I grew up watching Johnny Carson, first in black and white on a television whose size would be considered microscopic by today’s standards, and that took about 3-4 minutes to “warm-up.” One of Carson’s enduring routines was that he would say something about the heat, or the rain, or the cold, and the audience would invariably shout out, “HOW HOT WAS IT?” And Johnny would deliver his answer with his unparalleled pizzazz. Rodney Dangerfield did the same when he started his stand-up routines: he’d begin by telling you what a horrible day or week he had, all the while mopping his brow, and telling us how little respect he gets. Continue reading Trinity 18 2015
GOP Presidential candidate and former Florida governor Jeb Bush said this, “I don’t get economic policy from my bishops or my cardinal or my pope,” though given his current poll numbers perhaps he ought to consider some “holy” advice. He went on to say this, “I think religion ought to be about making us better as people and less about things that end up getting in the political realm.” My guess is that most American Christians, regardless of denomination, would agree with Jeb Bush: that are things or issues or problems or policies that are simply outside the scope of the Church and beyond the reach of Christ-which in itself is odd, for as Lutherans we often like to point to the wideness of Christ’s arms extended on the cross as enveloping the entirety of creation, except, that is, those “things that end up getting in the political realm.” Continue reading Trinity 17 ’15: Dropsy
John 20 closes with these words: “Now Jesus did many other signs in the presence of his disciples, which are not written in this book. 31 But these are written so that you may come to believe that Jesus is the Messiah, the Son of God, and that through believing you may have life in his name” (NRSV). Continue reading Trinity 16 2015
Obviously the person who wrote the words “Do not be anxious about tomorrow” never worked Ethnic Festival or a fish fry. Continue reading Trinity 15 2015: The Monster Within
If you search using the term “Good Samaritan Hospital,” Google will return 11, 3000,000 entries.
If you simplify things and just search “Good Samaritan,” Google will return 1,200,000 entries. Continue reading The “Good” Samaritan Trinity 13 2015
You know what’s missing amongst all the Christian keyboard martyrs when the topic turns to Planned Parenthood and/or abortion?
Answer: the guy.
Unless women are becoming pregnant a la the Blessed Virgin Mary, pregnancy still requires both male and female partners, and yet, the focus-and perhaps even the blame-always falls to the woman.
We know stereotypes of women; in fact I live in a neighborhood where those stereotypes embody flesh and blood. Even women disparage other women.
Women “allow” themselves to become pregnant; she’s easy, she’s a “slut,” she drops her pants for anyone—and the result is the continued disparagement: she’s got six kids by four different men and now she’s shacked up with another guy, she’s got welfare babies, she lives off the state, it’s people like her who are ruining our country.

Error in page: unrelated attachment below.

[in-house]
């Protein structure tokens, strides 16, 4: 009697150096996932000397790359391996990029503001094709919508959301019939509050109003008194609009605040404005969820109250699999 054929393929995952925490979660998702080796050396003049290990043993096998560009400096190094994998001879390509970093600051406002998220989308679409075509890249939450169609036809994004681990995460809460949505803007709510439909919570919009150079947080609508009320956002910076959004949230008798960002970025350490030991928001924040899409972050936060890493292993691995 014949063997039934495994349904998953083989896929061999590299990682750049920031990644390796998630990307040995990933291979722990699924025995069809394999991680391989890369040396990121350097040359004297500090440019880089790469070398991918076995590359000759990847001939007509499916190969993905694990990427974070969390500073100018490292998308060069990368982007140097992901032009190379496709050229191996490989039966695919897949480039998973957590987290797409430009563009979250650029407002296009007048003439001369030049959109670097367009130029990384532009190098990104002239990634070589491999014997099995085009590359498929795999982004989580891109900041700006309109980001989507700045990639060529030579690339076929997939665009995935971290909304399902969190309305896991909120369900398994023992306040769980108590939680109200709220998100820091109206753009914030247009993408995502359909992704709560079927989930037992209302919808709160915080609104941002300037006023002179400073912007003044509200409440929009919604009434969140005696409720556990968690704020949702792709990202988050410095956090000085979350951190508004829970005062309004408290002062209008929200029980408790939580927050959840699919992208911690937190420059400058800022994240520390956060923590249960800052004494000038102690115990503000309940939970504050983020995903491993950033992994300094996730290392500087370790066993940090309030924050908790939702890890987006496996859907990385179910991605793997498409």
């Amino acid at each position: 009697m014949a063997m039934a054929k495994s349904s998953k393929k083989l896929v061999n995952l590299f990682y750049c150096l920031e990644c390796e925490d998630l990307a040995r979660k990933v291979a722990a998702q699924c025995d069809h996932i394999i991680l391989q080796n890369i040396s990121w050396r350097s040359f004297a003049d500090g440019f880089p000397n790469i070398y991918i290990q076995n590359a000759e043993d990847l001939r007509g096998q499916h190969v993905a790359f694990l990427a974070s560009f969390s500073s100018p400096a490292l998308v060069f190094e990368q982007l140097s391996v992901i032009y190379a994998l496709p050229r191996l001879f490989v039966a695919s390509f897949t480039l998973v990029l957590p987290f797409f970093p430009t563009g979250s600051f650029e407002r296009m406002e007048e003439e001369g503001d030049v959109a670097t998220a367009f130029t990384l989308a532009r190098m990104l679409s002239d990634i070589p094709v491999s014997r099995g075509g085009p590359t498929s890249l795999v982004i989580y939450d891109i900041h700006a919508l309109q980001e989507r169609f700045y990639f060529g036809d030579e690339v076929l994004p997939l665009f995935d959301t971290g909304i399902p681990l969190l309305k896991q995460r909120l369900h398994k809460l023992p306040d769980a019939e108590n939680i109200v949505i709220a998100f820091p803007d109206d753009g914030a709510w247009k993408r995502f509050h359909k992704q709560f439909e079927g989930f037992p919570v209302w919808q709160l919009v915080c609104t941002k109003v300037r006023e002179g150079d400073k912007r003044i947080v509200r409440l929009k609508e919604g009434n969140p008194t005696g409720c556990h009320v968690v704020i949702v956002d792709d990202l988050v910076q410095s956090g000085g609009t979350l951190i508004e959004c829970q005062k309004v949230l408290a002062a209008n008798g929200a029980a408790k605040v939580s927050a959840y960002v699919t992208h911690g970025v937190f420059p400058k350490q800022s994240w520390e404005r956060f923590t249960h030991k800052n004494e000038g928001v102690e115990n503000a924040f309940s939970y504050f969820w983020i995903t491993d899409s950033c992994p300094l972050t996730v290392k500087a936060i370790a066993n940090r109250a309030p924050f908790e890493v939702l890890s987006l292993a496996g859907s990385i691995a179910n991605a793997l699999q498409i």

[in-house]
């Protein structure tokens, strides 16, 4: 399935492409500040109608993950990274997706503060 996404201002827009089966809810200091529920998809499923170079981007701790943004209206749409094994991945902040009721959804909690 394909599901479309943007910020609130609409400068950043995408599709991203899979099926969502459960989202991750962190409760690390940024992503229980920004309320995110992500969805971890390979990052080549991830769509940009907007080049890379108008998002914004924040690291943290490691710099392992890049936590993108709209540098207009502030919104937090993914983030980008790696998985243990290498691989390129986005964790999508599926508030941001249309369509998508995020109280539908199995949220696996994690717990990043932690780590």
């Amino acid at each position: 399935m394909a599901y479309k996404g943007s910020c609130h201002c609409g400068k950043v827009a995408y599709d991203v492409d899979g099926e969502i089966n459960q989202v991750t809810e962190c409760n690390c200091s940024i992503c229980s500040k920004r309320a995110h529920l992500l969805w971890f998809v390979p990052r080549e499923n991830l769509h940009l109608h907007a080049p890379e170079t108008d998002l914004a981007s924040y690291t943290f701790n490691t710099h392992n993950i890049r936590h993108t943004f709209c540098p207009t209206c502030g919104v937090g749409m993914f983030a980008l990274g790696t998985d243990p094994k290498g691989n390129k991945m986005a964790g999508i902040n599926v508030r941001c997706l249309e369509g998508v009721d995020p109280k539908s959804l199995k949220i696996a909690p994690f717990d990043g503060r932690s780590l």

All of you Planned Parenthood protestors: how many times have you seen a guy with the woman? None of your chants or your prayers, your taunts or your bible verse placards is ever seen by a guy, only the woman. It isn’t a guy who runs the gauntlet, it’s a woman.
All of you social media posters, bloggers and “journalists”: when was the last time you even considered that reproduction takes both penis and vagina? The woman may indeed carry the child, but she didn’t self-reproduce, and yet the guy, the dude, the hook-up, merely zips up his fly and moves on to the next pair of spread legs, unscathed, unnoticed, neither remarked upon nor called to account for anything. Serial satisfaction is the game he plays, but because he can wipe, zip, and slip, he’s never, ever mentioned.
But we’ve managed to make women into post-modern Hester Prynnes, and the only talk of penises is when the conversation among us turns to homosexuality.
If there’s going to be an honest discussion of human sexuality within the context of family, and not simply the glossy pictures of a happy couple with their two children (as appears inside the back cover of the current Lutheran Witness), then such a discussion has to involve men, who are the fathers. I would wager that in most urban neighborhoods, you won’t find the type of couple portrayed inside the cover the Witness, instead, you’ll find the types that move up down my alley-and perhaps yours-in what appears to be a never ending walk down to Sheetz, kids from different fathers in tow, and the current boy-friend, tattooed up and pants dragging the ground, pushing a stroller (his family contribution inside) with one hand while he smokes a Newport with the other.
That’s family reality alley-style.
Now how long will this guy stay? That’s always a gamble, the constant is the woman, but the guys don’t often hang around long. So there’ll be a period of time when she walks just with the kids down to Sheetz, pushing the stroller herself, and then another guy….and on the cycle goes.
From his perspective, a woman is simply a commodity with which he can satisfy his own sexual desires, yet he rarely bears any of the responsibility for the children he has fathered, and never any of the blame.